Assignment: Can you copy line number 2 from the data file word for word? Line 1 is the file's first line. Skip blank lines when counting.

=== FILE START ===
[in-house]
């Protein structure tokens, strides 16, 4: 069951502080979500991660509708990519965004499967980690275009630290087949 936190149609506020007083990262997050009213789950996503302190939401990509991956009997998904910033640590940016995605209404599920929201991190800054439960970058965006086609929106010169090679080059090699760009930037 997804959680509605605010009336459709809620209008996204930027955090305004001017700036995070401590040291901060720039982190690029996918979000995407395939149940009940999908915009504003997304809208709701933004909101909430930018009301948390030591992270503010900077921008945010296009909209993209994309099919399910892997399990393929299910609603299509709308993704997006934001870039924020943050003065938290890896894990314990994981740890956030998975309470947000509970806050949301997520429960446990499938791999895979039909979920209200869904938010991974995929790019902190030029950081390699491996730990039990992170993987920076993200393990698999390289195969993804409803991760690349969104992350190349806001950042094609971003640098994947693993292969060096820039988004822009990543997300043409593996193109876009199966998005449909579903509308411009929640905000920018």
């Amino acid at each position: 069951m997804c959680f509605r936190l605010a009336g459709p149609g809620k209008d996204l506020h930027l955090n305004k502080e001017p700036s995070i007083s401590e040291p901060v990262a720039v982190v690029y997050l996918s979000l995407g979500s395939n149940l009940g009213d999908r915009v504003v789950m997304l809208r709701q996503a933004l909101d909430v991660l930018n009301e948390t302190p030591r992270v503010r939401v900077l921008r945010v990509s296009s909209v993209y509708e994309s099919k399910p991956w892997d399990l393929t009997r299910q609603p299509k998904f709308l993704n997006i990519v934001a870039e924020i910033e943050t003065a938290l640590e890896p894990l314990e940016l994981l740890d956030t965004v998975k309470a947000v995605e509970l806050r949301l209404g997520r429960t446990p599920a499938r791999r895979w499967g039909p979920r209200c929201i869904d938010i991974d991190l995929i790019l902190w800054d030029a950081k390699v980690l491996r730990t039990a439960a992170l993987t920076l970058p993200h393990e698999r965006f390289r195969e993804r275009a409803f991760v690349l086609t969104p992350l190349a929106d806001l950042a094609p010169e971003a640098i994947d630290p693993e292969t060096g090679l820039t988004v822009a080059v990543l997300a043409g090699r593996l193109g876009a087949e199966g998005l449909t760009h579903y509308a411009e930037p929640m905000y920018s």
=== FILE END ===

């Protein structure tokens, strides 16, 4: 069951502080979500991660509708990519965004499967980690275009630290087949 936190149609506020007083990262997050009213789950996503302190939401990509991956009997998904910033640590940016995605209404599920929201991190800054439960970058965006086609929106010169090679080059090699760009930037 997804959680509605605010009336459709809620209008996204930027955090305004001017700036995070401590040291901060720039982190690029996918979000995407395939149940009940999908915009504003997304809208709701933004909101909430930018009301948390030591992270503010900077921008945010296009909209993209994309099919399910892997399990393929299910609603299509709308993704997006934001870039924020943050003065938290890896894990314990994981740890956030998975309470947000509970806050949301997520429960446990499938791999895979039909979920209200869904938010991974995929790019902190030029950081390699491996730990039990992170993987920076993200393990698999390289195969993804409803991760690349969104992350190349806001950042094609971003640098994947693993292969060096820039988004822009990543997300043409593996193109876009199966998005449909579903509308411009929640905000920018």